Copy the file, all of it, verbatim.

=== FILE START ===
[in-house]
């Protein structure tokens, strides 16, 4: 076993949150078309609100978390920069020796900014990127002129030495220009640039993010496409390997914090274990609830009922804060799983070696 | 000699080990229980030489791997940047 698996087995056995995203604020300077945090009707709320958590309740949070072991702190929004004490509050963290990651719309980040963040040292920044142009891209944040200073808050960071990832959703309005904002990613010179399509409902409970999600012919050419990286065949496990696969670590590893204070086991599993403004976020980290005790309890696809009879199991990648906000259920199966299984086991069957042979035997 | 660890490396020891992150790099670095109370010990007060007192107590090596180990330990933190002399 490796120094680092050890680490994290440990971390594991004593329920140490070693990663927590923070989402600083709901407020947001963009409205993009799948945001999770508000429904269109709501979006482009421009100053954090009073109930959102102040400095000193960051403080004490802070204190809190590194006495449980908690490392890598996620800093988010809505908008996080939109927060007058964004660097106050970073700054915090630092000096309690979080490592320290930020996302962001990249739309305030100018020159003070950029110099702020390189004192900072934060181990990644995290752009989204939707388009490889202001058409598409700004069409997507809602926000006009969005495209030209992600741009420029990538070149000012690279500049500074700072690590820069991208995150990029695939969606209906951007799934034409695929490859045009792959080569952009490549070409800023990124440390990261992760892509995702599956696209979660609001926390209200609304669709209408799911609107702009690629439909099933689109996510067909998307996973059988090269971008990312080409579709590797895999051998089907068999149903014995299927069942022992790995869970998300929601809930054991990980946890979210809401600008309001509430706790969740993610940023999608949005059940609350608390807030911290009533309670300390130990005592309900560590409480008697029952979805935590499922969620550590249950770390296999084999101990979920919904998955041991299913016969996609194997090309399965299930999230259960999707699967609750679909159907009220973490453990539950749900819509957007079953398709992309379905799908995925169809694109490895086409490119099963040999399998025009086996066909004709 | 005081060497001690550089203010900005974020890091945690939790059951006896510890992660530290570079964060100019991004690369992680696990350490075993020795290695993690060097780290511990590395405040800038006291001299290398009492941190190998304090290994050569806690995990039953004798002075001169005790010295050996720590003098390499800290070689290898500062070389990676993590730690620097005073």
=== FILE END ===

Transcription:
[in-house]
């Protein structure tokens, strides 16, 4: 076993949150078309609100978390920069020796900014990127002129030495220009640039993010496409390997914090274990609830009922804060799983070696 | 000699080990229980030489791997940047 698996087995056995995203604020300077945090009707709320958590309740949070072991702190929004004490509050963290990651719309980040963040040292920044142009891209944040200073808050960071990832959703309005904002990613010179399509409902409970999600012919050419990286065949496990696969670590590893204070086991599993403004976020980290005790309890696809009879199991990648906000259920199966299984086991069957042979035997 | 660890490396020891992150790099670095109370010990007060007192107590090596180990330990933190002399 490796120094680092050890680490994290440990971390594991004593329920140490070693990663927590923070989402600083709901407020947001963009409205993009799948945001999770508000429904269109709501979006482009421009100053954090009073109930959102102040400095000193960051403080004490802070204190809190590194006495449980908690490392890598996620800093988010809505908008996080939109927060007058964004660097106050970073700054915090630092000096309690979080490592320290930020996302962001990249739309305030100018020159003070950029110099702020390189004192900072934060181990990644995290752009989204939707388009490889202001058409598409700004069409997507809602926000006009969005495209030209992600741009420029990538070149000012690279500049500074700072690590820069991208995150990029695939969606209906951007799934034409695929490859045009792959080569952009490549070409800023990124440390990261992760892509995702599956696209979660609001926390209200609304669709209408799911609107702009690629439909099933689109996510067909998307996973059988090269971008990312080409579709590797895999051998089907068999149903014995299927069942022992790995869970998300929601809930054991990980946890979210809401600008309001509430706790969740993610940023999608949005059940609350608390807030911290009533309670300390130990005592309900560590409480008697029952979805935590499922969620550590249950770390296999084999101990979920919904998955041991299913016969996609194997090309399965299930999230259960999707699967609750679909159907009220973490453990539950749900819509957007079953398709992309379905799908995925169809694109490895086409490119099963040999399998025009086996066909004709 | 005081060497001690550089203010900005974020890091945690939790059951006896510890992660530290570079964060100019991004690369992680696990350490075993020795290695993690060097780290511990590395405040800038006291001299290398009492941190190998304090290994050569806690995990039953004798002075001169005790010295050996720590003098390499800290070689290898500062070389990676993590730690620097005073």